"I had a chance to ask Dad about his experience hoeing beans. He did it the summers he was 14 and 15, so that would have been 1937 and 1938. He said he worked on Central Ridge. The pay was $2 for a 10-hour day hoeing, and $2.50 for a 12-hour day during harvest. He said he slept on the floor in a tool shed using a couple of quilts he'd brought, and that the food was good and provided as part of the job.
"He said again that the farmer carried his checkbook with him (I was thinking it was a wallet), and if someone didn't do a good job on the weeds or sharpened his hoe too often, he'd pay him off on the spot and hire someone waiting on the sidelines. Dad said each hoer had his own row and worked his way down. He said he thought it was a good job to get. I can't imagine. Times are so different now. I think he said the name of one of the farmers was Mossman, and he mentioned another but it wasn't familiar to me.
"Oh, and he said they were 'regular' white or red beans, sounding like small red beans and navy beans."
That's just great information. And you know, hoeing isn't an easy job. You have to get down under the weed and lift it out by the root, not just chop off the top. And hoeing acres of beans! Well -- it boggles my mind. And to think we had the kids do it! I'm sure it was a good kid job. Not only is he earning money, but he's eating and sleeping away from home.What could be better?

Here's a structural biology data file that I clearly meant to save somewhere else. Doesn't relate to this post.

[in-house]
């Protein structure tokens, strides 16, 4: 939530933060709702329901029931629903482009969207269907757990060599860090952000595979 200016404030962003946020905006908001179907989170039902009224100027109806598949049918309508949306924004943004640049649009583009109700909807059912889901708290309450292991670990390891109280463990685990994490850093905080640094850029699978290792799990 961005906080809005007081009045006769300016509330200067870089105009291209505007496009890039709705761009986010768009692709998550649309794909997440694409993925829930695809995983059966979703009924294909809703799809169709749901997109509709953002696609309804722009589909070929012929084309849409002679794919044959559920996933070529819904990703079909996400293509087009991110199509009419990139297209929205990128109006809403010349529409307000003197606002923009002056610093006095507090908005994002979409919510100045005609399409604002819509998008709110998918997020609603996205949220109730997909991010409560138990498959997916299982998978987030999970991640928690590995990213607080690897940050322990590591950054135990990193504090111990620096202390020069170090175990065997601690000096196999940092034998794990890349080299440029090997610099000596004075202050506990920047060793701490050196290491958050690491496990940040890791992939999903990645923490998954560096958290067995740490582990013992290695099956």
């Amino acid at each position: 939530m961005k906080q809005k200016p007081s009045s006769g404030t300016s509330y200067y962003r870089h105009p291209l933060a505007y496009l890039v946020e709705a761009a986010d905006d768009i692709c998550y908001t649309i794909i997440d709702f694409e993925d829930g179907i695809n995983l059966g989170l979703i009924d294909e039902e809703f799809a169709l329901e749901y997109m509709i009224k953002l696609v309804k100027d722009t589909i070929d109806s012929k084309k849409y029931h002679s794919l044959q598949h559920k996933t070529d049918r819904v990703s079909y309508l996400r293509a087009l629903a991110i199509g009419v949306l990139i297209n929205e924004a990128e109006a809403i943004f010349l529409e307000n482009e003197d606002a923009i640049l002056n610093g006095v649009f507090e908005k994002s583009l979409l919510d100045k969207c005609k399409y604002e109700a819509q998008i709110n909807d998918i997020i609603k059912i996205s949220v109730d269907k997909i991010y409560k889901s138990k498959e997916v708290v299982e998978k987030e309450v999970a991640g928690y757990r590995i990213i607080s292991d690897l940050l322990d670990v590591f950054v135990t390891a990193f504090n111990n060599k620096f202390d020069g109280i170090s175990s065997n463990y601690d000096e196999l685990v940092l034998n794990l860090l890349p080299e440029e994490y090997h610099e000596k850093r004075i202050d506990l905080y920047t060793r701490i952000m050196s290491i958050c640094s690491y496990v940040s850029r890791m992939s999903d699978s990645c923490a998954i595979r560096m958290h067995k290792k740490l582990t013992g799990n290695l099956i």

Now I wonder how many times the beans had to be hoed between planting and harvesting. Does anyone know?
Neighbor Pete recently recounted how his dad used to tell him stories about the good old days at Gilbert. "You know," Pete said, "I got so tired of hearing about those things. Dad would tell it over and over and when he got real old and began to make mistakes in his stories, I'd correct him. And now do you think I can remember those old stories? I would give anything to hear Dad tell me again." I suppose it's that way for most of us. We should do more oral history work.
[The picture above is of my childhood friend, Chris, with her dad, Harry. Harry and Mary Lou live in the house they built where Chris mostly grew up, and they're the only people I can think of in my old hometown who are still right where they were when I was a child. I'm comforted by that.] KW